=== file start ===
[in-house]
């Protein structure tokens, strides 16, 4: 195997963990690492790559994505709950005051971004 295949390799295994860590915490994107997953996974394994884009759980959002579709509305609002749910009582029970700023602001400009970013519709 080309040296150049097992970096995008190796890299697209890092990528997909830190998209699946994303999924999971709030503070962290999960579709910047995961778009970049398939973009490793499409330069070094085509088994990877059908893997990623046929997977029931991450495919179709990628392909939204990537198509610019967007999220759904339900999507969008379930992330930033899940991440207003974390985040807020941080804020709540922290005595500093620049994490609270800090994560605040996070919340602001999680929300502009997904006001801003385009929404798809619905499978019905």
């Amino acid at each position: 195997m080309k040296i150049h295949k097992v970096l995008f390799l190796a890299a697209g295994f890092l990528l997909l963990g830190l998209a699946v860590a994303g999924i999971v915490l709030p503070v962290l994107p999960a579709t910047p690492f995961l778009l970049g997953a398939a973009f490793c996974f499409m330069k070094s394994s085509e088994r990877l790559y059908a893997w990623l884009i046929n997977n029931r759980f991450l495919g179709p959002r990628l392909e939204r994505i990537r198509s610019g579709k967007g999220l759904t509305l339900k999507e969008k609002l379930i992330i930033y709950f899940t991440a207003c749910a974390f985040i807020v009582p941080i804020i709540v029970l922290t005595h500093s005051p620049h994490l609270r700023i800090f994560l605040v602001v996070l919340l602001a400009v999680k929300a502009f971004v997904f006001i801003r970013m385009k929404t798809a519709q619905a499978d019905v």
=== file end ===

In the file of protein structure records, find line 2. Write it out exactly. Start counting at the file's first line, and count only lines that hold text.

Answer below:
């Protein structure tokens, strides 16, 4: 195997963990690492790559994505709950005051971004 295949390799295994860590915490994107997953996974394994884009759980959002579709509305609002749910009582029970700023602001400009970013519709 080309040296150049097992970096995008190796890299697209890092990528997909830190998209699946994303999924999971709030503070962290999960579709910047995961778009970049398939973009490793499409330069070094085509088994990877059908893997990623046929997977029931991450495919179709990628392909939204990537198509610019967007999220759904339900999507969008379930992330930033899940991440207003974390985040807020941080804020709540922290005595500093620049994490609270800090994560605040996070919340602001999680929300502009997904006001801003385009929404798809619905499978019905």